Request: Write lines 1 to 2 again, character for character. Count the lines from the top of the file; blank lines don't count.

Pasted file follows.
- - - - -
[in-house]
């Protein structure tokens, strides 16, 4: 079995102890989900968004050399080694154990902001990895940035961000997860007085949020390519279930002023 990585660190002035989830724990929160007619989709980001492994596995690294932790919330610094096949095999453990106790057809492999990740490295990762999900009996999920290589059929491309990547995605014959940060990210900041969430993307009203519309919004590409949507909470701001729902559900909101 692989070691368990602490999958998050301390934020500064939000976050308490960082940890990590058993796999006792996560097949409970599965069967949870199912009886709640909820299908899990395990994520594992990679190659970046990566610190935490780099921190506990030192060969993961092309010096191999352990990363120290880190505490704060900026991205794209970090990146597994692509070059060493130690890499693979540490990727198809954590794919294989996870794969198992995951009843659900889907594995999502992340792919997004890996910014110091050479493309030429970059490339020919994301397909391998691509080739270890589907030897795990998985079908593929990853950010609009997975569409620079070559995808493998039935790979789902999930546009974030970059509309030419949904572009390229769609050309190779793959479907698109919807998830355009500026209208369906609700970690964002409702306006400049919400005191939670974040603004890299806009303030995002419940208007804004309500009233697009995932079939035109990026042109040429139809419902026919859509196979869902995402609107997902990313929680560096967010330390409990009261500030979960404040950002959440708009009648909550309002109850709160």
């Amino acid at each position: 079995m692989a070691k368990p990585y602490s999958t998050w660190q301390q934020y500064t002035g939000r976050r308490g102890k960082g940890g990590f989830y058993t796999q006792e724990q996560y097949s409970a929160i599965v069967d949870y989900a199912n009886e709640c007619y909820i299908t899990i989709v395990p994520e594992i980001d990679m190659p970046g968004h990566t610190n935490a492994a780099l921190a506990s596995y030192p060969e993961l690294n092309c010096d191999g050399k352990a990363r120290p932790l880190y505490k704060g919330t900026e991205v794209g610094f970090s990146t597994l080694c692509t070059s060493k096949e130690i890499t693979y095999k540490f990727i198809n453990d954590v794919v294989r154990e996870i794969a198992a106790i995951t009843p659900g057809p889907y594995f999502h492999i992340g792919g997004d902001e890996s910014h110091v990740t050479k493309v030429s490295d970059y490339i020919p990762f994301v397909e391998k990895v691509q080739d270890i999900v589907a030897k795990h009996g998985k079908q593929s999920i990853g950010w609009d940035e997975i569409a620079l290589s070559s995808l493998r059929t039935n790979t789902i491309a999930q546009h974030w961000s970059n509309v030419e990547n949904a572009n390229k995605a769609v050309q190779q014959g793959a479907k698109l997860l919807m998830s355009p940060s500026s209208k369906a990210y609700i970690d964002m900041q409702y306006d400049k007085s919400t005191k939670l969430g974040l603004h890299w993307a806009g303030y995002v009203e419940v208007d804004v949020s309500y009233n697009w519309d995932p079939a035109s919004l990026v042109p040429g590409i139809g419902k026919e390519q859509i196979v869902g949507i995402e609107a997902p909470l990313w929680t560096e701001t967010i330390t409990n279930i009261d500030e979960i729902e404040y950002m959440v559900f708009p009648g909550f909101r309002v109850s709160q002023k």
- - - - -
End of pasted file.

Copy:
[in-house]
């Protein structure tokens, strides 16, 4: 079995102890989900968004050399080694154990902001990895940035961000997860007085949020390519279930002023 990585660190002035989830724990929160007619989709980001492994596995690294932790919330610094096949095999453990106790057809492999990740490295990762999900009996999920290589059929491309990547995605014959940060990210900041969430993307009203519309919004590409949507909470701001729902559900909101 692989070691368990602490999958998050301390934020500064939000976050308490960082940890990590058993796999006792996560097949409970599965069967949870199912009886709640909820299908899990395990994520594992990679190659970046990566610190935490780099921190506990030192060969993961092309010096191999352990990363120290880190505490704060900026991205794209970090990146597994692509070059060493130690890499693979540490990727198809954590794919294989996870794969198992995951009843659900889907594995999502992340792919997004890996910014110091050479493309030429970059490339020919994301397909391998691509080739270890589907030897795990998985079908593929990853950010609009997975569409620079070559995808493998039935790979789902999930546009974030970059509309030419949904572009390229769609050309190779793959479907698109919807998830355009500026209208369906609700970690964002409702306006400049919400005191939670974040603004890299806009303030995002419940208007804004309500009233697009995932079939035109990026042109040429139809419902026919859509196979869902995402609107997902990313929680560096967010330390409990009261500030979960404040950002959440708009009648909550309002109850709160």